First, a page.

Minnesota’s winters are warming faster than nearly any other state in the contiguous United States.
But according to a new study published in the journal of Earth and Space Science by researchers from across the University of Minnesota, summers are beginning to heat up, too.
Projections from this study show that winter temperatures could rise by 11 degrees Fahrenheit by the end of the 21st century, with far fewer days of snow on the ground.
Minnesota summers, which haven’t warmed significantly up to now, could see temperatures rise by 7 degrees Fahrenheit in the same time period.
The study was led by Stefan Liess in the Department of Soil, Water, and Climate.
Bonnie Keeler, associate professor of environment, technology, and environmental policy at the Humphrey School of Public Affairs, was a member of the research team. It’s clear from the results, she says, that Minnesota will become warmer and wetter.
"Shorter winters will shift patterns of outdoor recreation, warmer waters will change fish composition and increase the frequency of harmful algal blooms, and more intense precipitation events will stress water infrastructure,” Keeler said. “Given the myriad impacts of climate change, these projections represent the best available information we can provide to stakeholders as they work to adapt to a changing Minnesota.”
Using resources at the Minnesota Supercomputing Institute (MSI), researchers performed county-scale model simulations of the climate across Minnesota valid for the middle and end of the 21st century, using two different scenarios (RCP4.5 and RCP8.5) for global emissions of greenhouse gases adopted by the Intergovernmental Panel on Climate Change.
Results provide data from eight recent global climate model projections over 6-mile by 6-mile areas, which is much finer than most global climate models and will provide more detailed information on how temperatures and precipitation are expected to change at any location in the state.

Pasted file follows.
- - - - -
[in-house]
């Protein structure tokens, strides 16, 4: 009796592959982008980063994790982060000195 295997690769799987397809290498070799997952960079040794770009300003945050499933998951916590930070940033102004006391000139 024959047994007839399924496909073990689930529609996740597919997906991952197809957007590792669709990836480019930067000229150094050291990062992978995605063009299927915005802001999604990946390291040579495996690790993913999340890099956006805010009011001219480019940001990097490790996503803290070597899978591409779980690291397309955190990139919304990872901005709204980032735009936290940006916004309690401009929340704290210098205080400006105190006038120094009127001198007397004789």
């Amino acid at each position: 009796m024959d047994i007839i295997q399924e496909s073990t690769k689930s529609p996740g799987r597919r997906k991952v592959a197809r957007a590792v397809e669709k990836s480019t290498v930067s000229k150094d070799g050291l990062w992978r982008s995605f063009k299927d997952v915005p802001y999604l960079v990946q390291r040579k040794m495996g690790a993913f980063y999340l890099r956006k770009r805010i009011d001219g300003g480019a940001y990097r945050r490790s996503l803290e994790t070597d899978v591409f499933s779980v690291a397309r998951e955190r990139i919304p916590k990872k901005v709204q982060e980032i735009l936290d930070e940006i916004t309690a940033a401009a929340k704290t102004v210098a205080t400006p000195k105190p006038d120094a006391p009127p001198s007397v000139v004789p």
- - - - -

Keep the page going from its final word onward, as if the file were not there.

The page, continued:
The researchers found:
- Spring precipitation could increase by more than half an inch per day over northern Minnesota.
- Snow depth could decrease by more than 5 inches, especially in central eastern Minnesota.
- The number of days per year with snow cover may decrease by up to 55, especially in central Minnesota.
These results are expected to influence regional decision-making as communities across Minnesota gain the ability to use this published data for climate adaptation action plans.
“Early awareness and mitigation have the potential to preserve valuable ecosystems for future generations,” said Liess. “Mitigation and adaptation strategies need to be put in place to address these future changes. These projections would impact multiple important state sectors including agriculture, pest management, water and energy management, forestry, health care (adaptation to heat related health issues) and tourism.”
Next steps for this line of research include projecting future crop yields and analyzing the data in relation to the frequency of extreme climate events. In addition, researchers plan to create an updated projection with 3-by-3-mile spatial resolution.
Other members of the University of Minnesota research team include Tracy Twine, Peter Snyder and Gabriel Konar-Steenberg from the Department of Soil, Water, and Climate; William D. Hutchison from the Department of Entomology; and Kate Brauman from the Institute on the Environment and Global Water Security Center - The University of Alabama.
Funding for this project was provided by the Minnesota Environment and Natural Resources Trust Fund as recommended by the Legislative-Citizen Commission on Minnesota Resources (LCCMR).